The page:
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Jet Formation at the Spill Site and Resulting Droplet Size Distributions, 2019

Deep Oil Spills, S. 43 – 64 (link)

— Authors: Malone, K., Aman, Z. M., Pesch, S., Schlüter, M. und Krause, D.—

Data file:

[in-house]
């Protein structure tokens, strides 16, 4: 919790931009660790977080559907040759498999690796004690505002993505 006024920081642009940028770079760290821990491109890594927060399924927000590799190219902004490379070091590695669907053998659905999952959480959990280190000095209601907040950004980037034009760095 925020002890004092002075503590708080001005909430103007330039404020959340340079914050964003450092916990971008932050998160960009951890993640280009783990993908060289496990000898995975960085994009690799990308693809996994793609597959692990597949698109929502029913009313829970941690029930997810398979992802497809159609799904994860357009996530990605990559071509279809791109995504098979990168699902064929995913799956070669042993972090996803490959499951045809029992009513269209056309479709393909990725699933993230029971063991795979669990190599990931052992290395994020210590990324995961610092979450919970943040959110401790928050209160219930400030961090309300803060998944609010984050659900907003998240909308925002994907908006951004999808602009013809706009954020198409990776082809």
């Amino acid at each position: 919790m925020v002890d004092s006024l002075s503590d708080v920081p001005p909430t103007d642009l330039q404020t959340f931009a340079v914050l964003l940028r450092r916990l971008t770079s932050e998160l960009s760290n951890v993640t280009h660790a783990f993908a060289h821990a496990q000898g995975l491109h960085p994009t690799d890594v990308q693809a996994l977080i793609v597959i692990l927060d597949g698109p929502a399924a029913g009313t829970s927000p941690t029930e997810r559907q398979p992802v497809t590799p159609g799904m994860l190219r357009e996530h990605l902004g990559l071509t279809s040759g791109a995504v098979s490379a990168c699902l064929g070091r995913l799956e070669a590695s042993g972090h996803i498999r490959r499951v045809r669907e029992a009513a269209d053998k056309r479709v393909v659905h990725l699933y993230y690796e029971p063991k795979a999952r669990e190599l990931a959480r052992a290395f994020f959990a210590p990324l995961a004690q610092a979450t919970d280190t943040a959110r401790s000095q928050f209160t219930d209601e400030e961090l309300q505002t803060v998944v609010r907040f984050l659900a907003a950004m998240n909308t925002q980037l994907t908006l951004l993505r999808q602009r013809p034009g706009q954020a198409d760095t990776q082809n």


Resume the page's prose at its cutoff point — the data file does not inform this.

The size distribution of oil droplets and gas bubbles forming at the exit geometry of a deep-sea blowout is one of the key parameters to understand its propagation and fate in the ocean, whether with regard to rising time to the surface, drift by ocean currents, dissolution or biodegradation. While a large 8 mm droplet might rise to the sea surface within minutes or hours, microdroplets <100 μm may take weeks or months to surface, if at all. On the other hand, a microdroplet or bubble dissolutes faster due to its larger surface to volume ratio and is also more available for biodegrading bacteria. To be able to properly model these effects, it is necessary to understand the drop formation processes near the discharge point and to predict the evolving droplet size distribution (DSD) for the specific conditions.